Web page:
They observed the following facts:

1. the potential for exponential population growth

2. in fact, populations are generally stable

3. there are clear limitations in resources

4. individuals are unique

5. these unique differences are heritable

They inferred the following:

1. there was a "struggle" for existence among individuals

2. there was differential "survival of the fittest" individuals (natural selection)

3. species evolved over generations as similar individuals survived and perpetuated their useful characteristics (for that "niche").

(Consider Darwin's finch example.) From one pair of finches, at least 13 species have evolved with varying distinctive beaks adapted for particular niches (e.g. food types).

B. Species are not "fixed"

Recall the title of Wallace's classic paper--Wallace, A. R. (1858). On the tendency of varieties to depart indefinitely from the original type. In Evolution by Natural Selection Cambridge: Cambridge University Press.

C. change occurs in very small steps but

"gradual" change does not necessarily imply a long period of continuous changes. Instead changes may occur rapidly, though small in each successive generation--as in a period of dramatic or periodic climate change.

2 evidence used to reconstruct human evolution

(The video narrator underestimates the variety of evidence Darwin used; hominid fossils played only a minor role. See "Descent of Man" readings ; also Darwin's "tree sketch." from his notebooks.)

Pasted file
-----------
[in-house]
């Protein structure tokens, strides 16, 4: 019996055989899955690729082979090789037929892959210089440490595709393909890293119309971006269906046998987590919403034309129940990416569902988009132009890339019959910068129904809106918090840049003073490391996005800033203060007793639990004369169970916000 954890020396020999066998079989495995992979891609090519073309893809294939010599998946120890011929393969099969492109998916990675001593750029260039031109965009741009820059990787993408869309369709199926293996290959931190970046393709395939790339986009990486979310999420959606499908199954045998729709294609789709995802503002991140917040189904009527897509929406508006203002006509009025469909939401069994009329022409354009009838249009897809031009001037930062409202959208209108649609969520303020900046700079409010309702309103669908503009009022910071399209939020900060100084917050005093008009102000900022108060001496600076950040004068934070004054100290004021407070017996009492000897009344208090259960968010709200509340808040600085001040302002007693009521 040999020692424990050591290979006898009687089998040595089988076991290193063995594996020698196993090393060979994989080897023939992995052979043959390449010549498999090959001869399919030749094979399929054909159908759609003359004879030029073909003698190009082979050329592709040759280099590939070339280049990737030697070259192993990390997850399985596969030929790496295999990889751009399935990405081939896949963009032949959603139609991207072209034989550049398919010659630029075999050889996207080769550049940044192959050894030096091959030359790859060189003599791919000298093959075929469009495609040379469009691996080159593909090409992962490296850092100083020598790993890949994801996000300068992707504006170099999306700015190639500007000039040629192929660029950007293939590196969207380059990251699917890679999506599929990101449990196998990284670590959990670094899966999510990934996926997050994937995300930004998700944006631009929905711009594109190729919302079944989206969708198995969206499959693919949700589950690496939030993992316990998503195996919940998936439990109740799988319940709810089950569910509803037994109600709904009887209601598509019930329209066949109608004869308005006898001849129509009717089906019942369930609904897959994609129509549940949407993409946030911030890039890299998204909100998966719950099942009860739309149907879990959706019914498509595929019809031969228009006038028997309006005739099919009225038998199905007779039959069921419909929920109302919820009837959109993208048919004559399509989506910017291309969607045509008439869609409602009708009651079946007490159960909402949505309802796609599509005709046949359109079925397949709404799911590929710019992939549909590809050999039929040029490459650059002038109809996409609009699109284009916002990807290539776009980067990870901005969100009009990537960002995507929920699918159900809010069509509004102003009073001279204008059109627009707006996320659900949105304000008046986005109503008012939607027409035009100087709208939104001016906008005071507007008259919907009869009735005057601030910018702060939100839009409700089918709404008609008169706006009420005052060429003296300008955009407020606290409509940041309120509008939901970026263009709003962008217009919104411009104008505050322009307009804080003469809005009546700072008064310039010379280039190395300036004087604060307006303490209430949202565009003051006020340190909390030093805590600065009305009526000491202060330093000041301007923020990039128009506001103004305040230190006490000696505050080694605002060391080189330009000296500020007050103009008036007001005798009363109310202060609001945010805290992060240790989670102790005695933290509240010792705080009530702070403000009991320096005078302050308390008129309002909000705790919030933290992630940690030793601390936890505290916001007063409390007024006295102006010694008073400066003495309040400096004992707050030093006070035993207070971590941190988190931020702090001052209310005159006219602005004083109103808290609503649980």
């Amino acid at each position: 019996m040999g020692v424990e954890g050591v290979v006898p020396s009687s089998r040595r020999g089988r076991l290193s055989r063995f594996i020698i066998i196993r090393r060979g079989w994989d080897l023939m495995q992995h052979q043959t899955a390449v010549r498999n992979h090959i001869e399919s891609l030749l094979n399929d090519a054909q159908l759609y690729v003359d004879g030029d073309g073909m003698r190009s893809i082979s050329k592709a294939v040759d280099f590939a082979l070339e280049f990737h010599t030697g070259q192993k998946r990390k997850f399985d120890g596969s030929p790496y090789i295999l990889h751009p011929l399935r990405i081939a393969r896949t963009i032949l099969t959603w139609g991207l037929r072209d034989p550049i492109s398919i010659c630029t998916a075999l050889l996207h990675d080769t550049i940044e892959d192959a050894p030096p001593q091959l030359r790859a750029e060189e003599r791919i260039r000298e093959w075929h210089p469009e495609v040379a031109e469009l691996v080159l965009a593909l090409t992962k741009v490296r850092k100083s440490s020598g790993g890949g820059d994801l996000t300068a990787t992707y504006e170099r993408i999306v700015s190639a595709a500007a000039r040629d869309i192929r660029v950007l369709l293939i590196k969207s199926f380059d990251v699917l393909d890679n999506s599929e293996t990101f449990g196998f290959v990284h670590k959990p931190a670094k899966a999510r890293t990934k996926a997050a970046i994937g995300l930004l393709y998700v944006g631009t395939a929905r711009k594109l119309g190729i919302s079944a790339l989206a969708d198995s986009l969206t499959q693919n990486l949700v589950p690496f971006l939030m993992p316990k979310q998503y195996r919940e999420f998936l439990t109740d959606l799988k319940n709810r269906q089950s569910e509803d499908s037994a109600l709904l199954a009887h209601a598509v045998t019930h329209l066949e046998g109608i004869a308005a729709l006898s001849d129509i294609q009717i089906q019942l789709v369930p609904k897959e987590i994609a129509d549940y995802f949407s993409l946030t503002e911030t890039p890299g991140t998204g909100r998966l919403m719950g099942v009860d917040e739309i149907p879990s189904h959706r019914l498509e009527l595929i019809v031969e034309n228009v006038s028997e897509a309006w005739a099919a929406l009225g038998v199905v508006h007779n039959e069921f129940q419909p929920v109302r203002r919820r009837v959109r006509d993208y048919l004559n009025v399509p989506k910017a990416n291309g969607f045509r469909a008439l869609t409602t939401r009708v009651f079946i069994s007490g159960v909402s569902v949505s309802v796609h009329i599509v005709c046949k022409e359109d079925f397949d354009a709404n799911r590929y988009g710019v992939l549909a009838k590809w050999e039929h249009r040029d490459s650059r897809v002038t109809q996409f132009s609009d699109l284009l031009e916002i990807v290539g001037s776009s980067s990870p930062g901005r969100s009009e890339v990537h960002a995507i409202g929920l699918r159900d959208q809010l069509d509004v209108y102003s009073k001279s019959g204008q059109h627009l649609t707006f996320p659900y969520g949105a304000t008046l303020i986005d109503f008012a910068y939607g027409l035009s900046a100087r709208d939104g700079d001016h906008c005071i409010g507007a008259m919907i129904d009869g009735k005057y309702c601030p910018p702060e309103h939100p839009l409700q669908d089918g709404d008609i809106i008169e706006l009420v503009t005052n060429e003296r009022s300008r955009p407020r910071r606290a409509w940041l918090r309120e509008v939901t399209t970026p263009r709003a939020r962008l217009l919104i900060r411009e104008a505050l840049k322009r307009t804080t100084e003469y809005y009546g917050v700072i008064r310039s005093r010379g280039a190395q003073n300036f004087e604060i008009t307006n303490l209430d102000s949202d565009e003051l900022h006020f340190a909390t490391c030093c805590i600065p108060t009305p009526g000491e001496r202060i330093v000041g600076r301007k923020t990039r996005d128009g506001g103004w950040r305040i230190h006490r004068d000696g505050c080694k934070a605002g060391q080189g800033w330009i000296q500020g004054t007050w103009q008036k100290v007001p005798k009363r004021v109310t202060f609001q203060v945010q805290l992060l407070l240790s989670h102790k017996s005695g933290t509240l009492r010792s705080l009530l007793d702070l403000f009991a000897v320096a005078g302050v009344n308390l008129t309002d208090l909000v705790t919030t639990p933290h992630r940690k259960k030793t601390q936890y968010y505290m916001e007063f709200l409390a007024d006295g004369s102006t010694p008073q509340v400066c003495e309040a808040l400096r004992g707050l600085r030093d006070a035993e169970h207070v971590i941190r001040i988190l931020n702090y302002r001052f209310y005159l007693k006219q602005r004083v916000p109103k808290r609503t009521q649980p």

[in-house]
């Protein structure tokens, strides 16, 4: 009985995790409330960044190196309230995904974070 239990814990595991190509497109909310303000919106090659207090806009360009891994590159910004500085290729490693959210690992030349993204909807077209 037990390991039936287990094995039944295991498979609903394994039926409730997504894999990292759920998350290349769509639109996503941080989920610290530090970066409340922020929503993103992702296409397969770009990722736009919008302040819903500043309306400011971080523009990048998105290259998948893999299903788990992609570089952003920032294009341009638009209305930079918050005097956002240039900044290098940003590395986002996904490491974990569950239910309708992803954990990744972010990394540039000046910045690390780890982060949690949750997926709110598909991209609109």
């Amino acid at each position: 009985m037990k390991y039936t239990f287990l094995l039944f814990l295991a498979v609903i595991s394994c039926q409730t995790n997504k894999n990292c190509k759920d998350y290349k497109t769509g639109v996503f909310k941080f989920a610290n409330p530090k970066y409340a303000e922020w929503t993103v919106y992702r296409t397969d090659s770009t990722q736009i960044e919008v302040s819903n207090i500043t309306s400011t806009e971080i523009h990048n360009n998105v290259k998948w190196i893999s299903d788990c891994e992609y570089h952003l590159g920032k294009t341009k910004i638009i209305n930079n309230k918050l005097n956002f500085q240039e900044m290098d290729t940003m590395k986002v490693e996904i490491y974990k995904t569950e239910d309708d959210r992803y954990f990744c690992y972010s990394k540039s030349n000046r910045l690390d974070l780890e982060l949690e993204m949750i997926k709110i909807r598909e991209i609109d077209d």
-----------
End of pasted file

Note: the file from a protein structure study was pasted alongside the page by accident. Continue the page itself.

This compares very well with current views of ape-human relationships. Of course Darwin and others of the 19th century were way, way off in the timing of evolution. The earth is much older than anyone then conceived; this posed a problem for Darwin since there was little time for a gradual process of repetitive variation and selection to derive the enourmous variety of species known to exist. Here is a sketch approximating beliefs about time and relationships today among apes and humans:

A. using biochemical divergence

This is the most modern means of assessing similarity although Darwin's supposition that shared diseases between species indicates a close relationship is a nice 19th century approximation.

(see xxx for more information.)

1 blood protein similarity

This was an early method.

2 DNA similiarity

We share 97% gorilla, 98% chimp genes. This is a very crude index however since we don't know much about what sections of DNA do what--if anything. Recently (1997) it has been shown we share over 40% of our DNA with yeast! This makes percentage comparisions somewhat worthless for predicting morphology and behavior just from DNA at present (2005) Several 2007 papers in "News" begin to deal with just what it means to share DNA. And even the idea of "gene" is a moving target.